The Student News Site of San Luis Obispo High School




The Student News Site of San Luis Obispo High School



Choir Exists In Other Places For Students Other Than SLOHS: Check It Out!


  If San Luis Obispo High School students are interested in joining a choir that is outside SLOHS, they are in luck. Four students at SLOHS are already enrolled in this choir, which is organized by the Central Coast Youth Chorus, more commonly known as CCYC. 

  Students get professional experience with singing and get develop music and teamwork skills, as well as making friends with people across the county, ranging from Creston to Orcutt.

   Expressions interviewed some of these students to learn a little bit more about the organization.

Expressions: Can you explain what the organization is?

Sophomore Fiona Cross: Basically, it’s an organization where a group of girls get together every week on Tuesdays, and we learn musical pieces and practice our music for about two hours a week.  

Sophomore Anessa Alvarado: Central Coast Youth Chorus is about developing your voice throughout many years, and there’s different groups that you have to audition for. It’s just a really great, comfortable space and [we] learn a lot about music.

Freshman Isabella Nino de Rivera: CCYC is an organization where kids from all over the county come together with amazing directors and parent volunteers to develop our musicianship and make friendships too. We work with passionate people to make music together.

Expressions: Are you in the school choir as well? If so, which one do you prefer? If not, why not?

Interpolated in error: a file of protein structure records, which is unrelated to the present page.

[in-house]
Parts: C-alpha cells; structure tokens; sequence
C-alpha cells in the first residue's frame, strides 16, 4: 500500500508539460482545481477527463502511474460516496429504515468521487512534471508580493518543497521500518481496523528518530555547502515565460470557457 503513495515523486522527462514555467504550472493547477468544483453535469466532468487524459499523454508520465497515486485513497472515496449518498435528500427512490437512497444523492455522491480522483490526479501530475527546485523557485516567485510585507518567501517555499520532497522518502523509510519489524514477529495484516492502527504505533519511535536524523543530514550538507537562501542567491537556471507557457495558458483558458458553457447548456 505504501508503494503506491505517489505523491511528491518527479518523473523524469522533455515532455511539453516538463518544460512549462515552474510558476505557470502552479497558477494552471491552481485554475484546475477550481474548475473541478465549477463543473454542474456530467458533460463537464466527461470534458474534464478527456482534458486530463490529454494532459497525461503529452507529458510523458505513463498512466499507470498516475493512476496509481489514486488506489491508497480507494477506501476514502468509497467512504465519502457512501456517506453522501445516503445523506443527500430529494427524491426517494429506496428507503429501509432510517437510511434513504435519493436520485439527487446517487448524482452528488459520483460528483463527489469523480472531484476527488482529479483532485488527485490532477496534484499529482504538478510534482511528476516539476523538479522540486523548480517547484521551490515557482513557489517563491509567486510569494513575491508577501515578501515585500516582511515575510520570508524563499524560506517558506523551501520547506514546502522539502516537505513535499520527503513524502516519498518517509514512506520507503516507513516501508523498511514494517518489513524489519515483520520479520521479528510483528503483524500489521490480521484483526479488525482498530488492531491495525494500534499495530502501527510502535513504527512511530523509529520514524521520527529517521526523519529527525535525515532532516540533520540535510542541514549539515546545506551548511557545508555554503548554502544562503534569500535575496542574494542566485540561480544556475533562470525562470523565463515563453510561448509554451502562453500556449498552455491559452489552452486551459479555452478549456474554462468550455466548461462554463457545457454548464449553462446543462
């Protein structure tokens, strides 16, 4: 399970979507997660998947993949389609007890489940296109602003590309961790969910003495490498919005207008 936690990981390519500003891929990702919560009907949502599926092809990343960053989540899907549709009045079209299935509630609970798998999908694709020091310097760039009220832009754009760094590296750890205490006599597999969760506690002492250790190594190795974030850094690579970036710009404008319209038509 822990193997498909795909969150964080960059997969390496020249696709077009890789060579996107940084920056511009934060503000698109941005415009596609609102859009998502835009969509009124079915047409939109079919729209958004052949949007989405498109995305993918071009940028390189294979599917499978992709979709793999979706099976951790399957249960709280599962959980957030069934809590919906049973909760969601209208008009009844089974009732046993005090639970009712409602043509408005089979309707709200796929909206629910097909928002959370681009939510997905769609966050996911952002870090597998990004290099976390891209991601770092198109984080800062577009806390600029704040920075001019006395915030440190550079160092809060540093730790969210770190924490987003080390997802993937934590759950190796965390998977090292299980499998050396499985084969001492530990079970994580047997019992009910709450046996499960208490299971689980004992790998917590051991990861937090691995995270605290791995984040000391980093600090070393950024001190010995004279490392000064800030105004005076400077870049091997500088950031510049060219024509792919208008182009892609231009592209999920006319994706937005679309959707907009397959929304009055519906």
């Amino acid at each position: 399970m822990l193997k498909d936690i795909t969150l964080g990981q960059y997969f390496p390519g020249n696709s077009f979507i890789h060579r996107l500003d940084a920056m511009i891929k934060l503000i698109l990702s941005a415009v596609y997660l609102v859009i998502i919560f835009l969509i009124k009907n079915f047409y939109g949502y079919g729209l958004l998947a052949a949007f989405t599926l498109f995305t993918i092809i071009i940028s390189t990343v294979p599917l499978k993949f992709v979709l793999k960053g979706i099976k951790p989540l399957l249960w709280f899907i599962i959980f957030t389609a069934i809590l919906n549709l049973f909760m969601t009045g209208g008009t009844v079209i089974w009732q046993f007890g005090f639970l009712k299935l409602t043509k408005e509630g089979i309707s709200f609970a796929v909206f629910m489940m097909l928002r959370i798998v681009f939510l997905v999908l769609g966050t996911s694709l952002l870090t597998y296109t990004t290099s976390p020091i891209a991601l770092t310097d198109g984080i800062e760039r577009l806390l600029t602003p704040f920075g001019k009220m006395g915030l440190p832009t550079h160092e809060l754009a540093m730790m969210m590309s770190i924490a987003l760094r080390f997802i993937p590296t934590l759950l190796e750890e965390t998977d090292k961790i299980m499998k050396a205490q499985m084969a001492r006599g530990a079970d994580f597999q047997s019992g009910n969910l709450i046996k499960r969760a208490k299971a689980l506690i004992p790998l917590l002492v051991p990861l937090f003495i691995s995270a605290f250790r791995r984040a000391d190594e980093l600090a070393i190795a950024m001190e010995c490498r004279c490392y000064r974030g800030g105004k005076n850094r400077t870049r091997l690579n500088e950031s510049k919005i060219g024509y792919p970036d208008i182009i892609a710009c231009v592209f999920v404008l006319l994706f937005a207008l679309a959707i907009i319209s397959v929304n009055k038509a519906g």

Cross: [I’m not in the school choir] because it’s too much of a time commitment. 

Alvarado: [I’m not in the school choir because] I feel like the school choir is not taken as seriously, you are with people that you might not connect with or have problems with, and the people we work with are very experienced. 

Nino de Rivera: I’m not in the school choir. I don’t have much free space in my schedule and it would be too much of a time commitment for me to make school choir concerts and outside rehearsals, and then doing CCYC after school.

Expressions: How often do you perform? Where? When? How many people are you performing in front of?

Cross: We usually have concerts seasonally, so a fall concert, and a spring concert. [We perform] at the United Methodist Church. [The shows] normally start at 3:00 p.m. on Saturdays [and Sundays]. Parents come and friends come too.  

Alvarado: We have some higher level individual concerts, probably four per season, but if you are in the low groups, you only have one per season. Most of the time, all of our seating is full. [We perform] at the United Methodist church, and the concerts go from 3:00 p.m. to 6:00 p.m. on Saturdays and Sundays.

Nino de Rivera: In our group, we have at least two per season. This season, [our group is] having four. It also depends on if we’re doing special events or collaborating with other choirs, like Cal Poly’s choirs, Master Chorale or Vocal Arts, or even OperaSLO. Our regular concerts are in mid-December and mid-May, at the United Methodist Church by Cal Poly, but we go to the PAC every winter to perform in their bigger theater.

Expressions: How long have you been involved with this organization?

Cross: I have been involved in choir for about five years now, and I have been involved in music for my whole life.